Some of the volumes have master indexes for the area covered (for example, Volume 52, the second Posen volume, contains a master index for both Posen volumes). I don't know if anyone has produced an online cross-reference that would allow looking up a town name to get which volume the town might be in -- I tried doing a Google site search of the Family Roots site for Schmietsch and Schmitsch, Schlesien and Silesia, but I did not see results for the Map Guides.

However, on 2 March 2016, Family Roots posted on their blog: Map Guide To German Parish Registers Vol. 55 – Province Of Silesia lII, RB Oppeln – Now Shipping. This post lists the cities included, and Schmietsch is on the list, so we can see that this is the volume you need.

The publisher says:

Each volumes of the series does the following:

  • Identifies the parish where an ancestor worshipped based on where they lived.
  • Gives the FHL microfilm number for the family’s parish records.
  • Identifies nearly every city, town, and place that included residents.
  • Visually identifies church parishes for Lutherans & Catholics in each district.
  • Identifies adjoining parishes in case an ancestor attended an alternate parish.
  • Aids in area searches, particularly across district or regional borders.
  • Provides visual identification of search areas in which to look for a family.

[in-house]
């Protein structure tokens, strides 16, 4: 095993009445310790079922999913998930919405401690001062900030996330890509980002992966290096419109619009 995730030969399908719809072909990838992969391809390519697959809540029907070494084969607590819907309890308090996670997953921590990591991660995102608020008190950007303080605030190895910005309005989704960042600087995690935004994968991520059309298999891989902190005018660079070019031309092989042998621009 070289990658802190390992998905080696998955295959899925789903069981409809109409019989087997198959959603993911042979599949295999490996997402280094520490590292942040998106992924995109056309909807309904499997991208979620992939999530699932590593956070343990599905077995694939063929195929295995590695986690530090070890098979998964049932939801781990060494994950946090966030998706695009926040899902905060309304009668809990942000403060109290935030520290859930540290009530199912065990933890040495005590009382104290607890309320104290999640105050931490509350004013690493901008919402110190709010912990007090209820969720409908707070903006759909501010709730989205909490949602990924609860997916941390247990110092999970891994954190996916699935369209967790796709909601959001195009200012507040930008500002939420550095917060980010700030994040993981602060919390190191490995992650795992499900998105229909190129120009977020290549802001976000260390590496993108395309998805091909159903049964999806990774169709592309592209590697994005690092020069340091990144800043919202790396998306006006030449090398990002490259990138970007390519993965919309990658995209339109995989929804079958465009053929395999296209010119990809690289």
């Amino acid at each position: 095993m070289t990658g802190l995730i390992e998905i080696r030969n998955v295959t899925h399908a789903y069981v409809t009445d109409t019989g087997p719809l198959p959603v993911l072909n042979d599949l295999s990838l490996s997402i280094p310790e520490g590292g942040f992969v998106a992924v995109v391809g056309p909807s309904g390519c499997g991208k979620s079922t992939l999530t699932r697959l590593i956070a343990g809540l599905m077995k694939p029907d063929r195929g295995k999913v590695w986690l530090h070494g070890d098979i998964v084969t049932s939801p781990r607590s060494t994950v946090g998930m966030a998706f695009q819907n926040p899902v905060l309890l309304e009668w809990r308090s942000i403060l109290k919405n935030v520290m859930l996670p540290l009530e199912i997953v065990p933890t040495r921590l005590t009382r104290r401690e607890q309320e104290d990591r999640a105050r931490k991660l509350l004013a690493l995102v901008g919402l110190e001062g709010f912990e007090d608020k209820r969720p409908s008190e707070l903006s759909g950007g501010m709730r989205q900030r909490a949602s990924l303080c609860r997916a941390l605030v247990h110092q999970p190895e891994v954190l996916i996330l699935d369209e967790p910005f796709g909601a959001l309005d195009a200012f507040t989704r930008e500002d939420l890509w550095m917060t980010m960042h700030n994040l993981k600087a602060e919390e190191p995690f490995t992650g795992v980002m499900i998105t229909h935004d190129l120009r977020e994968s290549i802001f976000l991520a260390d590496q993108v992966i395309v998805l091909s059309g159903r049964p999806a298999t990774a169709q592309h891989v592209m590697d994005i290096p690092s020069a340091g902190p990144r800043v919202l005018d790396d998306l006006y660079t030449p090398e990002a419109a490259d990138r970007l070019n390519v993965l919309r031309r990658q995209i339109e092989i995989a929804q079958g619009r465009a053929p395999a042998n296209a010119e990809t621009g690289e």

• Helps in determining proximity of one area to another.
  • Aids in determining reasonable distances of travel from one area to another.
  • Identifies population centers in each parish.
  • Identifies archives, repositories, and other resources.
  • Aids in identification of the location of minority religions.

Volume 55 also holds the master index for all the Silesia volumes.

The map guide could tell you which archives and repositories hold the original materials for this town.

Mark & Becky Rabideau's site Many Roads has a Mega-search Engine which uses Google to look for lesser-known resources. They also have a useful page of links, historical maps, and other resources. The site started out with Mark sharing material from his own research. New resources are being added all the time, so it is worth keeping an eye on.

Other resources: